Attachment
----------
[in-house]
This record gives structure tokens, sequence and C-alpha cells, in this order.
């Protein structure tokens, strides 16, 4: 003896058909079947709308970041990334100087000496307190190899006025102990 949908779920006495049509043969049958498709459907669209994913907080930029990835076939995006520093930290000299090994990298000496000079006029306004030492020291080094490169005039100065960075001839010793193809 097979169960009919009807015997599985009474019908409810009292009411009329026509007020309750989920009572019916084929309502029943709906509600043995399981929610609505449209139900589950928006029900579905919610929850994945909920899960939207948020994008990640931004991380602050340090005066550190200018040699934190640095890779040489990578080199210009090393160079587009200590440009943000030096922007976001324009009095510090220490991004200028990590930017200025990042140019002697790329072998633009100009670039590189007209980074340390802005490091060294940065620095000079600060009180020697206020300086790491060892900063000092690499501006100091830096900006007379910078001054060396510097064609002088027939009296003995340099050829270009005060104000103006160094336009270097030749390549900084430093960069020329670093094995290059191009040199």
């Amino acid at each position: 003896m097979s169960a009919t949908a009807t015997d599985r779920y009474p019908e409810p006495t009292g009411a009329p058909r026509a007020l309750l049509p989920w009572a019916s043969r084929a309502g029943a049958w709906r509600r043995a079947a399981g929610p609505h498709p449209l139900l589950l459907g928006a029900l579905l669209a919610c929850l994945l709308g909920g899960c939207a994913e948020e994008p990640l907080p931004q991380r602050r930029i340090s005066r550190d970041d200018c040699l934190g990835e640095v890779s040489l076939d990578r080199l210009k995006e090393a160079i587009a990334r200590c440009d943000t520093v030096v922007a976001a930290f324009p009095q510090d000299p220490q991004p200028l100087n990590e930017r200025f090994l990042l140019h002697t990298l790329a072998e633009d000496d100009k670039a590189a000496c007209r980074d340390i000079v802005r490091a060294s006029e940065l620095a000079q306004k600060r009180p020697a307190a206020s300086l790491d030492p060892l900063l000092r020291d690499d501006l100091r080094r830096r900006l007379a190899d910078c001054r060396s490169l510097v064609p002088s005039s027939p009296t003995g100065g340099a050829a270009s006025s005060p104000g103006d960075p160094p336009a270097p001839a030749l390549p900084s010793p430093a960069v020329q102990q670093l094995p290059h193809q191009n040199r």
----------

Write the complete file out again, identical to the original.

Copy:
[in-house]
This record gives structure tokens, sequence and C-alpha cells, in this order.
């Protein structure tokens, strides 16, 4: 003896058909079947709308970041990334100087000496307190190899006025102990 949908779920006495049509043969049958498709459907669209994913907080930029990835076939995006520093930290000299090994990298000496000079006029306004030492020291080094490169005039100065960075001839010793193809 097979169960009919009807015997599985009474019908409810009292009411009329026509007020309750989920009572019916084929309502029943709906509600043995399981929610609505449209139900589950928006029900579905919610929850994945909920899960939207948020994008990640931004991380602050340090005066550190200018040699934190640095890779040489990578080199210009090393160079587009200590440009943000030096922007976001324009009095510090220490991004200028990590930017200025990042140019002697790329072998633009100009670039590189007209980074340390802005490091060294940065620095000079600060009180020697206020300086790491060892900063000092690499501006100091830096900006007379910078001054060396510097064609002088027939009296003995340099050829270009005060104000103006160094336009270097030749390549900084430093960069020329670093094995290059191009040199």
């Amino acid at each position: 003896m097979s169960a009919t949908a009807t015997d599985r779920y009474p019908e409810p006495t009292g009411a009329p058909r026509a007020l309750l049509p989920w009572a019916s043969r084929a309502g029943a049958w709906r509600r043995a079947a399981g929610p609505h498709p449209l139900l589950l459907g928006a029900l579905l669209a919610c929850l994945l709308g909920g899960c939207a994913e948020e994008p990640l907080p931004q991380r602050r930029i340090s005066r550190d970041d200018c040699l934190g990835e640095v890779s040489l076939d990578r080199l210009k995006e090393a160079i587009a990334r200590c440009d943000t520093v030096v922007a976001a930290f324009p009095q510090d000299p220490q991004p200028l100087n990590e930017r200025f090994l990042l140019h002697t990298l790329a072998e633009d000496d100009k670039a590189a000496c007209r980074d340390i000079v802005r490091a060294s006029e940065l620095a000079q306004k600060r009180p020697a307190a206020s300086l790491d030492p060892l900063l000092r020291d690499d501006l100091r080094r830096r900006l007379a190899d910078c001054r060396s490169l510097v064609p002088s005039s027939p009296t003995g100065g340099a050829a270009s006025s005060p104000g103006d960075p160094p336009a270097p001839a030749l390549p900084s010793p430093a960069v020329q102990q670093l094995p290059h193809q191009n040199r």